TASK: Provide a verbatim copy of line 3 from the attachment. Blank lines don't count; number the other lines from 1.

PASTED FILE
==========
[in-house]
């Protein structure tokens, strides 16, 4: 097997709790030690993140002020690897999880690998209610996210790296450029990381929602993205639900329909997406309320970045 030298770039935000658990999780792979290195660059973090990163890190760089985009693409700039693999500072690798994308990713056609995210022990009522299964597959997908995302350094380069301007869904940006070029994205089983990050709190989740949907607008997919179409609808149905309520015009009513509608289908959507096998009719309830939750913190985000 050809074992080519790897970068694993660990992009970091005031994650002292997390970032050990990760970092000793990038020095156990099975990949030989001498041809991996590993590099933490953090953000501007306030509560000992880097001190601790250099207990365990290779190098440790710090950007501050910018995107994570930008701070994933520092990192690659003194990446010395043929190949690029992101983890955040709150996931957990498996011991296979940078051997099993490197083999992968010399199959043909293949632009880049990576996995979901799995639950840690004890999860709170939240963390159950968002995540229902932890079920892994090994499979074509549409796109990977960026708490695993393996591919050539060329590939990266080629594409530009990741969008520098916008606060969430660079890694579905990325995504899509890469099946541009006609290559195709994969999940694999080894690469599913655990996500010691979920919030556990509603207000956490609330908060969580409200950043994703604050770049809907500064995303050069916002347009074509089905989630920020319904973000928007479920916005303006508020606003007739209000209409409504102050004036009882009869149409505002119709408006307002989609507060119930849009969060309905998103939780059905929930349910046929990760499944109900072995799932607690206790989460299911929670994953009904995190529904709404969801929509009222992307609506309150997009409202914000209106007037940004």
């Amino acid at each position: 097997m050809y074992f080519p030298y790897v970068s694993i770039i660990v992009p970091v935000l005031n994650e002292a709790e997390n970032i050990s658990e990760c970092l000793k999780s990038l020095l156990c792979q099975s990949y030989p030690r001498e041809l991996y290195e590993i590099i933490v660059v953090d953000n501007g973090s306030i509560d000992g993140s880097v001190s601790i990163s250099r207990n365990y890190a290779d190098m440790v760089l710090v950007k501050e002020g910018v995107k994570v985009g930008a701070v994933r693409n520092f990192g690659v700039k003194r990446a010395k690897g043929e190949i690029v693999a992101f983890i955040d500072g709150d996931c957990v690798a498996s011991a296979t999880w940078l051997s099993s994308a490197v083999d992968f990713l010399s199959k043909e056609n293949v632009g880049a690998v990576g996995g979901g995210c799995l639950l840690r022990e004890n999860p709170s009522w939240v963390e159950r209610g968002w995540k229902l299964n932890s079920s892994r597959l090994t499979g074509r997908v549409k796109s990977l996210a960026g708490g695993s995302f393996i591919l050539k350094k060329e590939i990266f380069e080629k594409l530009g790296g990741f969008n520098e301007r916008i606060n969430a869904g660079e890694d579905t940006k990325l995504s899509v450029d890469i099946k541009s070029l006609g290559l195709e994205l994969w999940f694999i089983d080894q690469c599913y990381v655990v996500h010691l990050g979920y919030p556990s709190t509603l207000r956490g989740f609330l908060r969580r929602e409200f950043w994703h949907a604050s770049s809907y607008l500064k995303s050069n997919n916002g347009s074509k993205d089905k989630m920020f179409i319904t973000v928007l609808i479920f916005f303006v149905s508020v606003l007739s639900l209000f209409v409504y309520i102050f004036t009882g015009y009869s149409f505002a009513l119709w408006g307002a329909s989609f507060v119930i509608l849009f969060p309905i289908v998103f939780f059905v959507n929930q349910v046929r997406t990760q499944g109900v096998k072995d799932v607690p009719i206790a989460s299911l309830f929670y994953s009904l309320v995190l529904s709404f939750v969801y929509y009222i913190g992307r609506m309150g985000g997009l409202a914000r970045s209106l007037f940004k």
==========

């Amino acid at each position: 097997m050809y074992f080519p030298y790897v970068s694993i770039i660990v992009p970091v935000l005031n994650e002292a709790e997390n970032i050990s658990e990760c970092l000793k999780s990038l020095l156990c792979q099975s990949y030989p030690r001498e041809l991996y290195e590993i590099i933490v660059v953090d953000n501007g973090s306030i509560d000992g993140s880097v001190s601790i990163s250099r207990n365990y890190a290779d190098m440790v760089l710090v950007k501050e002020g910018v995107k994570v985009g930008a701070v994933r693409n520092f990192g690659v700039k003194r990446a010395k690897g043929e190949i690029v693999a992101f983890i955040d500072g709150d996931c957990v690798a498996s011991a296979t999880w940078l051997s099993s994308a490197v083999d992968f990713l010399s199959k043909e056609n293949v632009g880049a690998v990576g996995g979901g995210c799995l639950l840690r022990e004890n999860p709170s009522w939240v963390e159950r209610g968002w995540k229902l299964n932890s079920s892994r597959l090994t499979g074509r997908v549409k796109s990977l996210a960026g708490g695993s995302f393996i591919l050539k350094k060329e590939i990266f380069e080629k594409l530009g790296g990741f969008n520098e301007r916008i606060n969430a869904g660079e890694d579905t940006k990325l995504s899509v450029d890469i099946k541009s070029l006609g290559l195709e994205l994969w999940f694999i089983d080894q690469c599913y990381v655990v996500h010691l990050g979920y919030p556990s709190t509603l207000r956490g989740f609330l908060r969580r929602e409200f950043w994703h949907a604050s770049s809907y607008l500064k995303s050069n997919n916002g347009s074509k993205d089905k989630m920020f179409i319904t973000v928007l609808i479920f916005f303006v149905s508020v606003l007739s639900l209000f209409v409504y309520i102050f004036t009882g015009y009869s149409f505002a009513l119709w408006g307002a329909s989609f507060v119930i509608l849009f969060p309905i289908v998103f939780f059905v959507n929930q349910v046929r997406t990760q499944g109900v096998k072995d799932v607690p009719i206790a989460s299911l309830f929670y994953s009904l309320v995190l529904s709404f939750v969801y929509y009222i913190g992307r609506m309150g985000g997009l409202a914000r970045s209106l007037f940004k």